New York restaurant owners had been hoping for some sort of Hail Mary from Governor Andrew Cuomo that would allow them to stay open after 10 p.m. for Super Bowl Sunday, and said the one-day extension could be used as a kind of pilot program.
That’s the language Cuomo used to describe how the Buffalo Bills got fans in their home playoff game last month. And with the COVID numbers improving lately, some thought there might be a chance.
However, those hopes were dismissed by the governor Friday.
“No, we are not thinking of changing the curfew for Super Bowl Sunday,” Cuomo said, joking that “if the bills were in the Super Bowl, it might be another conversation.”
But business owners don’t laugh and say the governor’s curfew affects their chances of making money on unofficial holidays. The game starts at 6:30 p.m., but it will go well beyond the government shutdown time.
“Super Bowl Sunday is one of our busiest days and nights of the year,” said Aristotle Hatzigeorgiou, who owns Clinton Hall in Lower Manhattan. “It’s very hard to tell people to come to your house on a Sunday and then let them go home at 10am, which is about halfway through.”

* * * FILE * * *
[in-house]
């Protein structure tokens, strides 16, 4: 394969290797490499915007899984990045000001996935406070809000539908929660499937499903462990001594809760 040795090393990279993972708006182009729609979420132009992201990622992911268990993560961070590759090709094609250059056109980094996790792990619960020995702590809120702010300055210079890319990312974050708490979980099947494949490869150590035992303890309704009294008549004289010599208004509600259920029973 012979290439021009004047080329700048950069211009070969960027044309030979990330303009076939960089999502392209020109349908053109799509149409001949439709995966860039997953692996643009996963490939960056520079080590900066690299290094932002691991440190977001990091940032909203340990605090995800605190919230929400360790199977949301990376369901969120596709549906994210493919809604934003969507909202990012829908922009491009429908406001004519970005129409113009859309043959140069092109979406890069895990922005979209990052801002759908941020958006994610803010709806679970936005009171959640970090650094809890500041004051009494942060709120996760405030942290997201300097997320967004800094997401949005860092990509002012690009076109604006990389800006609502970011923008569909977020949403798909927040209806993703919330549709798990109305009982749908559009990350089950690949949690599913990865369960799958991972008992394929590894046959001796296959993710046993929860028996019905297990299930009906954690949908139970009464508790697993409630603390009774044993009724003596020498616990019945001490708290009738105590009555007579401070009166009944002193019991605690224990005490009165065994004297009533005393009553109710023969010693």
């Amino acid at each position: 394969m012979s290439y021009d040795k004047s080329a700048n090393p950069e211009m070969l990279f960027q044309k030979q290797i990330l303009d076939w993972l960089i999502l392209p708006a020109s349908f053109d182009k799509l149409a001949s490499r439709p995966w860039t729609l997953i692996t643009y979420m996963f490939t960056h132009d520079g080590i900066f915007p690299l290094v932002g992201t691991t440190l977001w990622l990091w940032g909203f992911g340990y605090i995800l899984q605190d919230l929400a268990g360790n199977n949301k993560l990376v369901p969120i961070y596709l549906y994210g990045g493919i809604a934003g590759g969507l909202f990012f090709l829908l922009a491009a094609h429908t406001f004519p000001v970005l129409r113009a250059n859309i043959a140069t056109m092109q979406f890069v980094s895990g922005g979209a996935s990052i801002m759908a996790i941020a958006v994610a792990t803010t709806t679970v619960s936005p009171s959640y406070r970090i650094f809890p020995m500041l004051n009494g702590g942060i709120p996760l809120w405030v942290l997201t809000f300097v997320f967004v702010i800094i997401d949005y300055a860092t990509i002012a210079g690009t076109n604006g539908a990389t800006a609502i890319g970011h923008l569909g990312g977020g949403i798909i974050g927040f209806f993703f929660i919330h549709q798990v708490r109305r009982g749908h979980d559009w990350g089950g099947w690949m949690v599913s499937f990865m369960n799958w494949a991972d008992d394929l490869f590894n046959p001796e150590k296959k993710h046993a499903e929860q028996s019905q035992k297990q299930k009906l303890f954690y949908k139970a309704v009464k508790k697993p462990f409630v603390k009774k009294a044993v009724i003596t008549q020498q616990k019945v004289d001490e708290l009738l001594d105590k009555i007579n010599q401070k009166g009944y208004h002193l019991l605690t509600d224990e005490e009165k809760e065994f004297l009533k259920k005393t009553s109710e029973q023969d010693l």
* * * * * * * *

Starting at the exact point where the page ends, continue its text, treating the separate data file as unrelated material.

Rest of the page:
Almost 100 bars and restaurants in upstate New York City that added some salt to the wound received a curfew exemption after suing the state – but this only applies to these companies.
“Make it fair that everyone is working by the same rules across the country, and secondly, there will likely be a whole series of new lawsuits from all other institutions that cannot be opened,” said Hatzigeorgiou.
The governor’s office did not comment on the judge’s decision to grant the exemption, simply saying that they are “reviewing the order.”
The owners’ opening concerns were allayed across the river in New Jersey, where Governor Phil Murphy lifted the state curfew to allow restaurants to stay open later. For the first time in almost a year, the restaurants were able to stay open after 10 p.m. on Friday
At the same time, the new measures enable a capacity of 35 percent for indoor meals, compared to the previous 25 percent. Some restaurants said increasing it doesn’t make much of a difference, maybe a table or two, but it’s a step in the right direction.
New Jersey restaurants will soon be welcoming more people – and staying open longer. Chris Glorioso from NBC New York reports.